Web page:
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Letter from a Gentleman in London, to his Correspondent in Philadelphia



London, July 5,1774.

The present state of political affairs furnishes nothing less disagreeable than my last informed. The Quebec Bill, we apprehend, will produce the most distressing jealousies among the Protestant inhabitants of that country, and indeed of all America. With us the staunchest friends to Hanoverian succession have not scrupled publickly to pronounce it the most daring stretch of the prerogative of the Crown, and the most sinful violation of the rights of a free people, that the annals of Britain, or any other Nation in the world, register. Enclosed you have the address and petition of the Lord Mayor, Alderman and Commons of this city to his Majesty, which is considered one of the grandest and most spirited addresses ever handed to a Throne, insomuch that many hundreds of them, elegantly framed and glazed, have been purchased as household pictures by the nobility, gentry, &c˙, to transmit to future ages the virtue, sincerity, and honest boldness of so respectable a body of men. The coin of prophecies is now become current here, and we have too much reason to fear, that some presage, of dreadful import, will, ere long, be realized. Very much, all, indeed, depends on the hardihood and publick virtue of the Americans. If the brave Bostonians maintain theirs, at this trying juncture, all will be well; for their conduct will furnish a criterion whereby to regulate Government here, in a judgment of the success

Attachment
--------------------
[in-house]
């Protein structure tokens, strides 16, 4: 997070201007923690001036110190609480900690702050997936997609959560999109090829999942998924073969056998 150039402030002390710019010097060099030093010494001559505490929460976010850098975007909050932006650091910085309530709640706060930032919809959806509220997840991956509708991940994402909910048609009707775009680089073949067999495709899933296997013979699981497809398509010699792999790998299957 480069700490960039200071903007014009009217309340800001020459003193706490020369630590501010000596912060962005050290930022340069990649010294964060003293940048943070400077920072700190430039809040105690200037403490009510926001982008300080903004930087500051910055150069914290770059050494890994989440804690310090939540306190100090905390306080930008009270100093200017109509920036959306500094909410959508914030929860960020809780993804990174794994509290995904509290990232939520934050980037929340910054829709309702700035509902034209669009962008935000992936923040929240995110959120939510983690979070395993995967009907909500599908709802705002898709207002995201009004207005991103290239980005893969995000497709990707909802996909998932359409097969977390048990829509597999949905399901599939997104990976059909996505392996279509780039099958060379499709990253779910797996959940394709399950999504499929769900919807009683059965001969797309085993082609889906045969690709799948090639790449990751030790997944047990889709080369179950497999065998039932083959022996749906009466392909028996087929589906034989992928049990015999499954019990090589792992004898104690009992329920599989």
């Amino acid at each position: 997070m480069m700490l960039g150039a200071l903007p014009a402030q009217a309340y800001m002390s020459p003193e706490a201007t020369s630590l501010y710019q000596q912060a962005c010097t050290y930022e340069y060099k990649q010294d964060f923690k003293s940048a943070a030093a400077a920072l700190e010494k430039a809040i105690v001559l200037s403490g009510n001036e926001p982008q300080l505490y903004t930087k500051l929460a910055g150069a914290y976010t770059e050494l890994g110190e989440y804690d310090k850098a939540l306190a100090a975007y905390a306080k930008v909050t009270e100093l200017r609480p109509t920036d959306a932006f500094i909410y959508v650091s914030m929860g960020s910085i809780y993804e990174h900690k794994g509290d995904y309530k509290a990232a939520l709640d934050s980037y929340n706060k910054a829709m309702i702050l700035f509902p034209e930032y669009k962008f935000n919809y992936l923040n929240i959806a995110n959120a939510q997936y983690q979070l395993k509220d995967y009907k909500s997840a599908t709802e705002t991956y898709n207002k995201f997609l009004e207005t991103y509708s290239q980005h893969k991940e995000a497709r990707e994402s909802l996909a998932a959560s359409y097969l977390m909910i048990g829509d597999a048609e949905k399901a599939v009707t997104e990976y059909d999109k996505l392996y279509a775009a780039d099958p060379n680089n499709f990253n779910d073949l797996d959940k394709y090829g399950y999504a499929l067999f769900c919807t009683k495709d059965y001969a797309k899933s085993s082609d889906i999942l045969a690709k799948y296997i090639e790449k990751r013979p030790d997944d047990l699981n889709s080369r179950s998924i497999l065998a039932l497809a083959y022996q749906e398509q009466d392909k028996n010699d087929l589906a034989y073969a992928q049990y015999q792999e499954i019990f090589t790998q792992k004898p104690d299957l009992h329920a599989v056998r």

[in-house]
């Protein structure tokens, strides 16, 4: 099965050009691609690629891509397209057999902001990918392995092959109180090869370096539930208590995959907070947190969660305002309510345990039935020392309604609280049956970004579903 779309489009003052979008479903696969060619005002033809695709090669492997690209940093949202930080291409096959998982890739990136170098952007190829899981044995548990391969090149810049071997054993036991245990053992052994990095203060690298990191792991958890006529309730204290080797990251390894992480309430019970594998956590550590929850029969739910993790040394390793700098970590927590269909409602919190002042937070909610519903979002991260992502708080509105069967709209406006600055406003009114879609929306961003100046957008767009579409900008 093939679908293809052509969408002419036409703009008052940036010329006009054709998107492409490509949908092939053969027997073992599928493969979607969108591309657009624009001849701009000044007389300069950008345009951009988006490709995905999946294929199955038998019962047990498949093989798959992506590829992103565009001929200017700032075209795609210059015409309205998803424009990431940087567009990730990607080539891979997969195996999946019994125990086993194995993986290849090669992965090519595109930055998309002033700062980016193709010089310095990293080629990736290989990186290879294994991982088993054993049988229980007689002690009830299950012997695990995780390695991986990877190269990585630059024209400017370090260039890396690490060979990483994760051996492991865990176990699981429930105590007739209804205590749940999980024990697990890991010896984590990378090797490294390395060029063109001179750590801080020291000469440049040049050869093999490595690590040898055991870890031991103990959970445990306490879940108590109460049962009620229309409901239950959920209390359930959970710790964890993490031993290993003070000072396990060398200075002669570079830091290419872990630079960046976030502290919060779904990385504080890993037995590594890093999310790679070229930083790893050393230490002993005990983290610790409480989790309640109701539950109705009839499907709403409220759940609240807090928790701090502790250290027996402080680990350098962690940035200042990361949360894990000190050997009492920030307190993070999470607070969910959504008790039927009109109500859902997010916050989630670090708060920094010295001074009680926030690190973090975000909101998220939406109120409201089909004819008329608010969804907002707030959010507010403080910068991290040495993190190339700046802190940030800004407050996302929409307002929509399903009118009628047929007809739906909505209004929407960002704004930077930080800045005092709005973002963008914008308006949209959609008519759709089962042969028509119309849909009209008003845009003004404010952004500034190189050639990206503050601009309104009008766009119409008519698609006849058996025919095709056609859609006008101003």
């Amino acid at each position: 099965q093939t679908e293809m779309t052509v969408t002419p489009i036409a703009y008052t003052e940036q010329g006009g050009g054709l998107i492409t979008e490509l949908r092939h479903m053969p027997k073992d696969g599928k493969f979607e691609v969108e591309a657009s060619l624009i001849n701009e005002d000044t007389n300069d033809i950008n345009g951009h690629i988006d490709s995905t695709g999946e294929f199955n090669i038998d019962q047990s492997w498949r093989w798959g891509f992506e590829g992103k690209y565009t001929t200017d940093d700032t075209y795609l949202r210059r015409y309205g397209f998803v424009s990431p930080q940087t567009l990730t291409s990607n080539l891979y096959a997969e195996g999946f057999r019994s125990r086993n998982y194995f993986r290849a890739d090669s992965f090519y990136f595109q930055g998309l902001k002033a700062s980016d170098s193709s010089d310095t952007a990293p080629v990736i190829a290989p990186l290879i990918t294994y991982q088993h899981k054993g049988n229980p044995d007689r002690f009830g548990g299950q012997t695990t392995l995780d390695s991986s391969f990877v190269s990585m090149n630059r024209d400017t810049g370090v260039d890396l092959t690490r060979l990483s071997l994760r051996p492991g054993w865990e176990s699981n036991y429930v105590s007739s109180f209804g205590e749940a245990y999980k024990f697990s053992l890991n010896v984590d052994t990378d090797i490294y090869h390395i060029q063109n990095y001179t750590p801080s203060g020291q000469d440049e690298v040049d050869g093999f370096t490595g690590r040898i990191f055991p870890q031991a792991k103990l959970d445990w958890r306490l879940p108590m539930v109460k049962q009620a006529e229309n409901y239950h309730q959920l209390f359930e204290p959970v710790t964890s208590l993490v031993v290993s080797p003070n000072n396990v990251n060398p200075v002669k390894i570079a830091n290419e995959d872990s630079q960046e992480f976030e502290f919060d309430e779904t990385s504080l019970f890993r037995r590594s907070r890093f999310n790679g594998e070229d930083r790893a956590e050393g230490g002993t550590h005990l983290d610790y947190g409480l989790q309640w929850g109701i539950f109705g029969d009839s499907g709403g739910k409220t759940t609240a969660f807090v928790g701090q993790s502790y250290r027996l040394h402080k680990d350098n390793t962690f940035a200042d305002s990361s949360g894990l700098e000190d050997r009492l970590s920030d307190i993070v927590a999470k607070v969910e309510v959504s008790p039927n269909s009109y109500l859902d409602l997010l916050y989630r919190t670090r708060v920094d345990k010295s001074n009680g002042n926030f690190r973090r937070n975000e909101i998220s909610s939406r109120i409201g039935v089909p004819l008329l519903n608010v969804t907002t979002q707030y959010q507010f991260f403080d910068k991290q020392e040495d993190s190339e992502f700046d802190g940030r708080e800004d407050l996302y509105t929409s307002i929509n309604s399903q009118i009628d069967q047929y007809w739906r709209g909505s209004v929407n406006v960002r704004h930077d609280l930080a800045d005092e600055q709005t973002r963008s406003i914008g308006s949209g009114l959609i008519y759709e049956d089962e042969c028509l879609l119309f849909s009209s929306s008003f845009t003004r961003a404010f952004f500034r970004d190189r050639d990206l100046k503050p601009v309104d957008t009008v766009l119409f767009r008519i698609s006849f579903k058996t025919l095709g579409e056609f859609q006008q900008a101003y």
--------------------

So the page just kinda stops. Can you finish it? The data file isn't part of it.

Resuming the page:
of the iniquitous measures they purpose adopting throughout the Continent. It is strongly imagined that many presses, I mean printing presses, in the Colonies, are at present fettered in golden chains, sent over by the Ministry for that purpose. One or two to the Northward of you have been publickly mentioned, but as a little time must discover the truth or falsity of this suspicion, I shall forbear entering into particulars. The publick prints from your city, as well as those from Virginia, are in admired request with all ranks of people, except the tools of despotism; but should the Ministry succeed in the enterprises they have already undertaken, with respect to the Colonies, you will assuredly be robbed of that darling privilege the freedom of the press; for effecting which, a scheme, I am well informed, is now agitating in the Cabinet, upon a new plan, lately hatched by a certain Lord, whose name is always opposite to the sun in its meridian, and who has publickly declared, that he is determined strenuously to oppose the meridian of your glory in the Western world.